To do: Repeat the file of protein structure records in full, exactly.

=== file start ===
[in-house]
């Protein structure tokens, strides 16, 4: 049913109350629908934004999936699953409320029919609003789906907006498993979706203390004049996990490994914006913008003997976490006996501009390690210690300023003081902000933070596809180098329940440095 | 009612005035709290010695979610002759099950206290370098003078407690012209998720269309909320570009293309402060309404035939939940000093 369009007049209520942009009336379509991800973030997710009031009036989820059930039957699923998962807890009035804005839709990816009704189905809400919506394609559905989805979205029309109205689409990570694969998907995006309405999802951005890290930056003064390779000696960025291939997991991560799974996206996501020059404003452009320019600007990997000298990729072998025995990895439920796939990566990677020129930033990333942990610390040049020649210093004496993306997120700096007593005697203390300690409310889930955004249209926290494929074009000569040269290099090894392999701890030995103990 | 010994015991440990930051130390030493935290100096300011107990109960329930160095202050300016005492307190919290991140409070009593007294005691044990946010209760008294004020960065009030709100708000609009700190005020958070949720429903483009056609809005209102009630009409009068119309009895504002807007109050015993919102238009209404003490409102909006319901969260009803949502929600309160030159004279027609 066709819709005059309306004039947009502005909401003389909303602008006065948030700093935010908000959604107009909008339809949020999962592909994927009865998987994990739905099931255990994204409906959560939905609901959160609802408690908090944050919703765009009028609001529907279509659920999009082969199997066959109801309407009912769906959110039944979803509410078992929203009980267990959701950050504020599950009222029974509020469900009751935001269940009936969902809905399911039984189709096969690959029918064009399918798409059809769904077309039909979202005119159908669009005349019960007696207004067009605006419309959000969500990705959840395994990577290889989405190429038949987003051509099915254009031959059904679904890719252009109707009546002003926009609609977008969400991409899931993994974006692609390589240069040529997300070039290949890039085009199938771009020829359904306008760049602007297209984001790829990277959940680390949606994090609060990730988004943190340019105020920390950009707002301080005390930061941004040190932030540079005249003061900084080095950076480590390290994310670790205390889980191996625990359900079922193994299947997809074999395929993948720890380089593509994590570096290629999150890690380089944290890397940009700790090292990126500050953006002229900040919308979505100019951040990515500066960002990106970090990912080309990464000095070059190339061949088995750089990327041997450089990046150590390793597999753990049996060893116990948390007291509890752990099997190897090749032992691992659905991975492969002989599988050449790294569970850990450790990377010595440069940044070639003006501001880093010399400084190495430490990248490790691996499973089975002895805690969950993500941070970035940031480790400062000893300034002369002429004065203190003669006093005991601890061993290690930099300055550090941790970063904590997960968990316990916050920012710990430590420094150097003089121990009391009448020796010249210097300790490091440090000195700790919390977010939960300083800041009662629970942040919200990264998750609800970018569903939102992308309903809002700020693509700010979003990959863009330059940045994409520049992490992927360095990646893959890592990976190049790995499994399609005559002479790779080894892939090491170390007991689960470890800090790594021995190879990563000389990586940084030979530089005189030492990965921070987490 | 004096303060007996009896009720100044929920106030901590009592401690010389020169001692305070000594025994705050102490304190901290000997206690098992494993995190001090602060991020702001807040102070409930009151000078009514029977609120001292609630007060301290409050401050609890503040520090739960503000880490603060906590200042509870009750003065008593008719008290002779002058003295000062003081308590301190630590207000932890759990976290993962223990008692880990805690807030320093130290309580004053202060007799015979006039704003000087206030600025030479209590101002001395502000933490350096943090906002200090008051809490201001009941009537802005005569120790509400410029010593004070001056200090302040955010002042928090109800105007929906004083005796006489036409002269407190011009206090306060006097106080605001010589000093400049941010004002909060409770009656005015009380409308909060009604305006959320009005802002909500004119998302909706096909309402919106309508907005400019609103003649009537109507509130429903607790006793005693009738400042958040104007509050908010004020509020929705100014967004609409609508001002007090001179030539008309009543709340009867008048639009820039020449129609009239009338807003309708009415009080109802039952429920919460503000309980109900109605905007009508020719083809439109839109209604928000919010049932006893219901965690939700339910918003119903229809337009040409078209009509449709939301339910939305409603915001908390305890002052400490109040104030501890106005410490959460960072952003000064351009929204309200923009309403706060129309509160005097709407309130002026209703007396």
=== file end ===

[in-house]
């Protein structure tokens, strides 16, 4: 049913109350629908934004999936699953409320029919609003789906907006498993979706203390004049996990490994914006913008003997976490006996501009390690210690300023003081902000933070596809180098329940440095 | 009612005035709290010695979610002759099950206290370098003078407690012209998720269309909320570009293309402060309404035939939940000093 369009007049209520942009009336379509991800973030997710009031009036989820059930039957699923998962807890009035804005839709990816009704189905809400919506394609559905989805979205029309109205689409990570694969998907995006309405999802951005890290930056003064390779000696960025291939997991991560799974996206996501020059404003452009320019600007990997000298990729072998025995990895439920796939990566990677020129930033990333942990610390040049020649210093004496993306997120700096007593005697203390300690409310889930955004249209926290494929074009000569040269290099090894392999701890030995103990 | 010994015991440990930051130390030493935290100096300011107990109960329930160095202050300016005492307190919290991140409070009593007294005691044990946010209760008294004020960065009030709100708000609009700190005020958070949720429903483009056609809005209102009630009409009068119309009895504002807007109050015993919102238009209404003490409102909006319901969260009803949502929600309160030159004279027609 066709819709005059309306004039947009502005909401003389909303602008006065948030700093935010908000959604107009909008339809949020999962592909994927009865998987994990739905099931255990994204409906959560939905609901959160609802408690908090944050919703765009009028609001529907279509659920999009082969199997066959109801309407009912769906959110039944979803509410078992929203009980267990959701950050504020599950009222029974509020469900009751935001269940009936969902809905399911039984189709096969690959029918064009399918798409059809769904077309039909979202005119159908669009005349019960007696207004067009605006419309959000969500990705959840395994990577290889989405190429038949987003051509099915254009031959059904679904890719252009109707009546002003926009609609977008969400991409899931993994974006692609390589240069040529997300070039290949890039085009199938771009020829359904306008760049602007297209984001790829990277959940680390949606994090609060990730988004943190340019105020920390950009707002301080005390930061941004040190932030540079005249003061900084080095950076480590390290994310670790205390889980191996625990359900079922193994299947997809074999395929993948720890380089593509994590570096290629999150890690380089944290890397940009700790090292990126500050953006002229900040919308979505100019951040990515500066960002990106970090990912080309990464000095070059190339061949088995750089990327041997450089990046150590390793597999753990049996060893116990948390007291509890752990099997190897090749032992691992659905991975492969002989599988050449790294569970850990450790990377010595440069940044070639003006501001880093010399400084190495430490990248490790691996499973089975002895805690969950993500941070970035940031480790400062000893300034002369002429004065203190003669006093005991601890061993290690930099300055550090941790970063904590997960968990316990916050920012710990430590420094150097003089121990009391009448020796010249210097300790490091440090000195700790919390977010939960300083800041009662629970942040919200990264998750609800970018569903939102992308309903809002700020693509700010979003990959863009330059940045994409520049992490992927360095990646893959890592990976190049790995499994399609005559002479790779080894892939090491170390007991689960470890800090790594021995190879990563000389990586940084030979530089005189030492990965921070987490 | 004096303060007996009896009720100044929920106030901590009592401690010389020169001692305070000594025994705050102490304190901290000997206690098992494993995190001090602060991020702001807040102070409930009151000078009514029977609120001292609630007060301290409050401050609890503040520090739960503000880490603060906590200042509870009750003065008593008719008290002779002058003295000062003081308590301190630590207000932890759990976290993962223990008692880990805690807030320093130290309580004053202060007799015979006039704003000087206030600025030479209590101002001395502000933490350096943090906002200090008051809490201001009941009537802005005569120790509400410029010593004070001056200090302040955010002042928090109800105007929906004083005796006489036409002269407190011009206090306060006097106080605001010589000093400049941010004002909060409770009656005015009380409308909060009604305006959320009005802002909500004119998302909706096909309402919106309508907005400019609103003649009537109507509130429903607790006793005693009738400042958040104007509050908010004020509020929705100014967004609409609508001002007090001179030539008309009543709340009867008048639009820039020449129609009239009338807003309708009415009080109802039952429920919460503000309980109900109605905007009508020719083809439109839109209604928000919010049932006893219901965690939700339910918003119903229809337009040409078209009509449709939301339910939305409603915001908390305890002052400490109040104030501890106005410490959460960072952003000064351009929204309200923009309403706060129309509160005097709407309130002026209703007396």